The book provides an excellent introduction into how the common law legal system emerging from England quickly replaced tribal law that had existed in the region for millennia, shaping the future of the region.
San Diego, California (PRWEB) July 12, 2016
San Diego resident Martin Chitwood recently republished The Influence of the English Common Law on the Law of Commonwealth West Africa, now available on Amazon or for download on Kindle.
Originally published by the University of Georgia Press in 1976, the book explores how the common law system that evolved in England, principally from the time after the Norman invasion of England in 1066 and through the 19th century, directly influenced the legal systems of sub-Saharan West Africa, in what is now Gambia, Sierra Leone, the Gold Coast and Nigeria. A key feature of English common law – as compared to other legal systems – is that law is made by judges sitting in courts, applying legal precedent to the facts presented, rather than by a legislature.
English law was introduced to West Africa by Englishmen arriving in West Africa, who as British subjects, and now colonialists, brought common law traditions and procedures into new territories along the coast. Common law also evolved in West Africa through legislative decree, as it was deemed essential to establish systems to promote peace and order as a precursor to future economic development. Martin Chitwood carefully outlines the roots of progress and the many challenges, which can now be more thoughtfully explored with an understanding of how the English legal system became integrated in West Africa.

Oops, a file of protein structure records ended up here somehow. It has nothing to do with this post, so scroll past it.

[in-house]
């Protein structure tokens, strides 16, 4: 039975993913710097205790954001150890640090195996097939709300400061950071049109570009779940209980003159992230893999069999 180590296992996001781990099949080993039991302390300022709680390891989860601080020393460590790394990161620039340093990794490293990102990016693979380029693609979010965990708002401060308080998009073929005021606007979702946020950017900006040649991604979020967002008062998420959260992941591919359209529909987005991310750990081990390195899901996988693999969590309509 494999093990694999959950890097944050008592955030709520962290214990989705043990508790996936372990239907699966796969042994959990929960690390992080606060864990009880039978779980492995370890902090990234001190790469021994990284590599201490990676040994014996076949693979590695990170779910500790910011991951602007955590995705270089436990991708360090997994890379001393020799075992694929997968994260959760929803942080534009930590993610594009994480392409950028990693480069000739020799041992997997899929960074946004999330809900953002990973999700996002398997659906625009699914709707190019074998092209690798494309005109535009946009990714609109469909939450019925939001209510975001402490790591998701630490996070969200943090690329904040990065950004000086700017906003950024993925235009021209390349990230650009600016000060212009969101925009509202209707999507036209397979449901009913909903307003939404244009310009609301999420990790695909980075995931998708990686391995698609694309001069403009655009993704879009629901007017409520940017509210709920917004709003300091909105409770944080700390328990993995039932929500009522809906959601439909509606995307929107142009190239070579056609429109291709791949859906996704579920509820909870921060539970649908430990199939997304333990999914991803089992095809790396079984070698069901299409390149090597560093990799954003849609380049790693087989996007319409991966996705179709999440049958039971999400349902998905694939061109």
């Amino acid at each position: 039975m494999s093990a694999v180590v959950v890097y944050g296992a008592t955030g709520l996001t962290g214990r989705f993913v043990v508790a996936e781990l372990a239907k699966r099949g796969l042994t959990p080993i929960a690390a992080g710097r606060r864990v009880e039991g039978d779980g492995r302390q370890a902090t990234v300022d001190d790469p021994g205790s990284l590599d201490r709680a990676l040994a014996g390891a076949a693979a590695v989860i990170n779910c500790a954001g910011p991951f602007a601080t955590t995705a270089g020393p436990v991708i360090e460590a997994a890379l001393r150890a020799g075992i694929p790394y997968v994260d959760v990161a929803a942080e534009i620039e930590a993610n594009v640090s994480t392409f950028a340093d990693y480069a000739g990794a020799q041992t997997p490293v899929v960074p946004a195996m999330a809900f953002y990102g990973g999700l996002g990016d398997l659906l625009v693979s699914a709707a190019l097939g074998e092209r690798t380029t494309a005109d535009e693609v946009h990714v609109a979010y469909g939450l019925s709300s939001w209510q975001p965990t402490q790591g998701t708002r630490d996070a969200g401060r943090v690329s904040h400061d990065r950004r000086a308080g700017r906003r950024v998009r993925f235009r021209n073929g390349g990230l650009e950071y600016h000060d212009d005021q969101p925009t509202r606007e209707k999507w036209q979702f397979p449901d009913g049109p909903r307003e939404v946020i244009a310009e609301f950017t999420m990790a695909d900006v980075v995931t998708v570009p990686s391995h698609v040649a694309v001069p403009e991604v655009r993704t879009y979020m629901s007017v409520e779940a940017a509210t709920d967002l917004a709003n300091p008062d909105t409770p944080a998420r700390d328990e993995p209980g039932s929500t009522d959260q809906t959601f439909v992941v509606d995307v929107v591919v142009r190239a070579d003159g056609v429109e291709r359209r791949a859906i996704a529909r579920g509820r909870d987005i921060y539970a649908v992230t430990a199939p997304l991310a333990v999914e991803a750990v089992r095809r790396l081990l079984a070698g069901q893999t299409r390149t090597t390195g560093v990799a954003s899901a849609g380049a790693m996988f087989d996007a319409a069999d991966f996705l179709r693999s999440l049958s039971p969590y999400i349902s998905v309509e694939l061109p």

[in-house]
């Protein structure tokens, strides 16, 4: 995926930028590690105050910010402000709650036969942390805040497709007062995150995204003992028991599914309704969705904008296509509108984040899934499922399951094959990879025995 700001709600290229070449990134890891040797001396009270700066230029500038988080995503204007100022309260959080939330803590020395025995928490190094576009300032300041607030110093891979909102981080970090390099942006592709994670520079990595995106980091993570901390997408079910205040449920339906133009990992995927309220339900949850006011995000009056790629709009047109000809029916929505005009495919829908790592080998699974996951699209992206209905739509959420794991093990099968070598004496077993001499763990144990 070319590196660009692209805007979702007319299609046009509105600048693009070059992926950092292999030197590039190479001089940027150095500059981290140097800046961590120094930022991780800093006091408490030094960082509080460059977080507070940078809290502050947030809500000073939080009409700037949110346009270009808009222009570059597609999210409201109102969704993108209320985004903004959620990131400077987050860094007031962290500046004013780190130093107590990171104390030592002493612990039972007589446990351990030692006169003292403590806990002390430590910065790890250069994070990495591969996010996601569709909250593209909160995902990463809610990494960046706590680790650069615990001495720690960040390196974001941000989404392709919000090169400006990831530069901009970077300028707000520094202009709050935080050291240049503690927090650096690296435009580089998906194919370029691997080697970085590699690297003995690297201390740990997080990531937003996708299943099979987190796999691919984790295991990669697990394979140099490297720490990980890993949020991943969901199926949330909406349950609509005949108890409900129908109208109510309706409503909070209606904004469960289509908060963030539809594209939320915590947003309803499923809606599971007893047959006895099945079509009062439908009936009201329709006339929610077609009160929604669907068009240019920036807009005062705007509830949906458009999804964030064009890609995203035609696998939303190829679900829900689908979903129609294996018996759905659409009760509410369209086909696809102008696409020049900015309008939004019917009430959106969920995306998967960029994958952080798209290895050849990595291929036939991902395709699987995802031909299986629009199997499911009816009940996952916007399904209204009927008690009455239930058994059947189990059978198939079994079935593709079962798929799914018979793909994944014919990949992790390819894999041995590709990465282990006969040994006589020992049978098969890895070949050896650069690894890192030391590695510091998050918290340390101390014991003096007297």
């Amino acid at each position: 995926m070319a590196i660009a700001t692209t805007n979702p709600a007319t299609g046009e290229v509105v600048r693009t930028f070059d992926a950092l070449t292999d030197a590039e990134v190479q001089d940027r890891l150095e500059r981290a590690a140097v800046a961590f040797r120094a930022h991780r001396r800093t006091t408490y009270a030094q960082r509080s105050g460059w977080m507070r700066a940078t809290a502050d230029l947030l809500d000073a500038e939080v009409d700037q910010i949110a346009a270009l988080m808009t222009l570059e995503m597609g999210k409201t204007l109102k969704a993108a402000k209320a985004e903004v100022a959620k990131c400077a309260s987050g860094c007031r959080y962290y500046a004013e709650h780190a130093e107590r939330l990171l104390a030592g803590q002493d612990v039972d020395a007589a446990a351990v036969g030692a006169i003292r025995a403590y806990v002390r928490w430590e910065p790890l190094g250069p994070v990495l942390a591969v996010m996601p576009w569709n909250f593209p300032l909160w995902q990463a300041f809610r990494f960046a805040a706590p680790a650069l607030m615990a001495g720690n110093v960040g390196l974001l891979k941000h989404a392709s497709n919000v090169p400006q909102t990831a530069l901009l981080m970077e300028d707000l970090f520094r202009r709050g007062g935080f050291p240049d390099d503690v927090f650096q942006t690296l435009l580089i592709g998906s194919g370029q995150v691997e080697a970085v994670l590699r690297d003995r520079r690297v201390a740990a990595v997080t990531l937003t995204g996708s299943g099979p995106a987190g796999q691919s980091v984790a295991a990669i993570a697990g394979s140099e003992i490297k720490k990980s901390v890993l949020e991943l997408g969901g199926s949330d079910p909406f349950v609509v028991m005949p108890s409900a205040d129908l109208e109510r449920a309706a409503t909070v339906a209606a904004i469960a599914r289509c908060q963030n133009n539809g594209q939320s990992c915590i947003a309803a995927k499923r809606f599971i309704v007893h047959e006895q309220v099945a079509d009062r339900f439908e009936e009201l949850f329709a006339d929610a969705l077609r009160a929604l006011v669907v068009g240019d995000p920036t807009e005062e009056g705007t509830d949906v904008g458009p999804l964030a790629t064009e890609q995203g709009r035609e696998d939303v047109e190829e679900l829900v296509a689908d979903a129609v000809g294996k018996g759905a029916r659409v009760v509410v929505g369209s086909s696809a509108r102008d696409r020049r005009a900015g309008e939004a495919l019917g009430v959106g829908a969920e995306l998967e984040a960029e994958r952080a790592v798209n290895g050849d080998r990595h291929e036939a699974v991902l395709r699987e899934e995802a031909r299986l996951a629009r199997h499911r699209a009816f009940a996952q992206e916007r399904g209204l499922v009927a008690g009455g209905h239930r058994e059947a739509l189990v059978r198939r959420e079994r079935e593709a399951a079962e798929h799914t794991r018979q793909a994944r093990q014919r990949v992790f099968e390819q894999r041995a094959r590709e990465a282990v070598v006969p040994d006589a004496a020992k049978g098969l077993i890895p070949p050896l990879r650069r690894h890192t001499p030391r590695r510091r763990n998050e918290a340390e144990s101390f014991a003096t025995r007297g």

“The book provides an excellent introduction into how the common law legal system emerging from England quickly replaced tribal law that had existed in the region for millennia, and was able to provide a foundation for the future economic development of West Africa,” explains Martin Chitwood, Esq. a prominent securities law attorney residing in La Jolla, California. The book traces the introduction of common law; the demand for development in Commonwealth West Africa; how the English common law was a unique vehicle for development in the area; and how choice of law considerations and burdens of judicial proof were addressed in Commonwealth West Africa.
About Martin Chitwood
Martin Chitwood, a San Diego resident, has served as lead or co-lead counsel in over forty class actions nationwide and has been instrumental in recovering billions of dollars for investors and other class members. Chitwood has also served as lead trial counsel in approximately twenty-five jury trials and has written and argued many successful appeals. Martin Chitwood is a Partner at Chitwood Harley Harnes LLP in Atlanta, Georgia.